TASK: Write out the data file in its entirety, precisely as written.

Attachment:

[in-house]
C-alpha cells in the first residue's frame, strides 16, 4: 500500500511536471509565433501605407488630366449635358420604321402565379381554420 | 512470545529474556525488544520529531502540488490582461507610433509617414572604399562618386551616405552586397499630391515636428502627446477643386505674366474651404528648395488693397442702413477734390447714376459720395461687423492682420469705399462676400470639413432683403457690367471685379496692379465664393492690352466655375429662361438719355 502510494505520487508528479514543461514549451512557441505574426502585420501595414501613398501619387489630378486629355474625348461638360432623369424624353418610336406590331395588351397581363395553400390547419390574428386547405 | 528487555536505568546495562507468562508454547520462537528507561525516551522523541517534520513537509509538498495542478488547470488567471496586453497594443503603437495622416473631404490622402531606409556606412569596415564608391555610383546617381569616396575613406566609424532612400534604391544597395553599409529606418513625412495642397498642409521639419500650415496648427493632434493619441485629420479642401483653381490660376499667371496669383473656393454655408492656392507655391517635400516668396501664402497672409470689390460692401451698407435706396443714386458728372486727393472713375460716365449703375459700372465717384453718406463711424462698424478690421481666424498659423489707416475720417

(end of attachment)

[in-house]
C-alpha cells in the first residue's frame, strides 16, 4: 500500500511536471509565433501605407488630366449635358420604321402565379381554420 | 512470545529474556525488544520529531502540488490582461507610433509617414572604399562618386551616405552586397499630391515636428502627446477643386505674366474651404528648395488693397442702413477734390447714376459720395461687423492682420469705399462676400470639413432683403457690367471685379496692379465664393492690352466655375429662361438719355 502510494505520487508528479514543461514549451512557441505574426502585420501595414501613398501619387489630378486629355474625348461638360432623369424624353418610336406590331395588351397581363395553400390547419390574428386547405 | 528487555536505568546495562507468562508454547520462537528507561525516551522523541517534520513537509509538498495542478488547470488567471496586453497594443503603437495622416473631404490622402531606409556606412569596415564608391555610383546617381569616396575613406566609424532612400534604391544597395553599409529606418513625412495642397498642409521639419500650415496648427493632434493619441485629420479642401483653381490660376499667371496669383473656393454655408492656392507655391517635400516668396501664402497672409470689390460692401451698407435706396443714386458728372486727393472713375460716365449703375459700372465717384453718406463711424462698424478690421481666424498659423489707416475720417